Earning an undergraduate or graduate degree may be the next logical step for service members who leave the military. A bachelor’s or master’s degree can have positive effects on a veteran’s career opportunities. And with the flexibility inherent in online degree programs, there are several higher education options for veterans, many of whom may already lead busy lives as spouses and parents.
High unemployment rates among veterans have been a headline-generating issue for years. Although recent reports claim that this is changing, earning an online degree can ensure that veterans have greater opportunities post-service. The best online colleges for military veterans will fulfill many, if not all, of the criteria below. Here are some things to look for as you begin narrowing your list of perspective schools:
A degree is a step toward employment, but if that degree comes from an unaccredited institution, it could be completely pointless. Make sure you consider schools that are accredited by legitimate accreditation agencies, which are regional or national educational associations that assess the quality of education that schools provide. In some cases, courses must be accredited by the recognized accrediting bodies for veterans to use the education benefits provided by the military. More importantly, degrees from unaccredited institutions will not be recognized by employers. The U.S. Department of Education does not accredit educational institutions or programs, but it does maintain a list of accrediting agencies and accredited institutions. Consult this list to make sure that the schools you are considering are deemed legitimate by these agencies.
Some schools may allow you to transfer credits earned from previous course work or military training. If you would like to transfer previous credits you may have earned, verify that your prospective school(s) will accept these credits. By the same token, it’s important to ensure that credits from your prospective schools are also transferrable to other institutions. While you may have no intention to transfer at the beginning of your undergraduate or graduate schooling, there is always the chance that your circumstances will change. Note that credits from unaccredited schools generally are not transferrable — making this another reason to check the accreditation status of the schools you might enroll in.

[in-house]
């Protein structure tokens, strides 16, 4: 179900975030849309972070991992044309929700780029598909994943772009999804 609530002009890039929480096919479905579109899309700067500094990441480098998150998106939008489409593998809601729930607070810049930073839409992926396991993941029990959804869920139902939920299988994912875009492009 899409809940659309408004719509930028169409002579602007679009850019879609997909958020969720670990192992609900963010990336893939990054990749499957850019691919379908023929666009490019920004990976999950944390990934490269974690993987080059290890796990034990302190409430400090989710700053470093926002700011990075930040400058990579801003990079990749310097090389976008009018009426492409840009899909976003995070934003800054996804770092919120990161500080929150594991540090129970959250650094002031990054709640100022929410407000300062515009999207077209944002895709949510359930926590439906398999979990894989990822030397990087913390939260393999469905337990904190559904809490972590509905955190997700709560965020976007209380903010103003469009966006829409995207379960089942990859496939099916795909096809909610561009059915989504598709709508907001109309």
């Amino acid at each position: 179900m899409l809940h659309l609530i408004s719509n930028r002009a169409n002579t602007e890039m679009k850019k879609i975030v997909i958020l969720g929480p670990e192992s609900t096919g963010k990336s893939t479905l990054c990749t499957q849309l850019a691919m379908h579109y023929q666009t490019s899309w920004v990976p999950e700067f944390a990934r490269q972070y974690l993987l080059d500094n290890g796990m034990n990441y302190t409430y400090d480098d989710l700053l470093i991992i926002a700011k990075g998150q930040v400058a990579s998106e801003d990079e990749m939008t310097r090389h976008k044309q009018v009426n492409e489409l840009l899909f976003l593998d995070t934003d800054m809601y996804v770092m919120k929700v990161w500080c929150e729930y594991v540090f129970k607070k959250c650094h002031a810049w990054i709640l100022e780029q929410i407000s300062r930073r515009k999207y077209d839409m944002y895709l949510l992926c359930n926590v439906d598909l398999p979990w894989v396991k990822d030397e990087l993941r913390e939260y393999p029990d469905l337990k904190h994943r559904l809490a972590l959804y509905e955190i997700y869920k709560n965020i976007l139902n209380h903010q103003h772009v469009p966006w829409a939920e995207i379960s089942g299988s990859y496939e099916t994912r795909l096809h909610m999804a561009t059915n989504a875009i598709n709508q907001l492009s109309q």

A number of schools pledge to be “military friendly” or “veteran friendly,” but prospective students should make sure that these schools are worthy of the title. G.I. Jobs publishes a list of Military Friendly Schools, which can serve as a helpful guide to service members and veterans. Individuals can let this list and others like it guide their search, but they should also do their homework to make sure that these schools are actually the right fit for them.
Joining the ranks of students and learners can provide great opportunities. However, many of the veterans who enroll in degree programs are returning to the classroom — virtual or otherwise — after years, even decades. During their time in the military, they have perfected skills such as rigor, focus, drive, and determination. Now, they must apply the skills they have cultivated during their time in the service to school. Since many veterans have spent a significant amount of time away from academia, they may want to ensure that their prospective schools provide comprehensive learning support services, such as tutoring, peer advising, and writing assistance. Students should be able to communicate virtually with advisors and counselors, and schools may even provide recorded tutorials and live workshop events that will develop your learning and study skills. Research the availability of these services at the schools you are considering.
Online programs add convenience and flexibility, but this does not mean that they are lenient. Most brick-and-mortar institutions hold their online students to the same standards as their on-campus students, so veterans who enroll in online classes must take their course work seriously. Veterans who take online classes often do so because they are working and raising families, meaning that they are already juggling their duties. However, veterans can ensure that they are up to the task of obtaining a degree online through careful planning. Build a strong support network and make sure that you can set aside time to devote to your course work.
The military provides education benefits to service members and veterans through programs such as the G.I. Bill, which provides financial support for undergraduate and graduate education, vocational training, flight training, online courses, and more. However, the benefits available to veterans do not stop here, and a number of scholarships for veterans are also available. For instance, the Tillman Military Scholars Program covers not only tuition, but other expenses such as housing and child care as well. The Department of Education maintains a database that allows users to input search terms, such as “veteran,” to find scholarships that are right for them.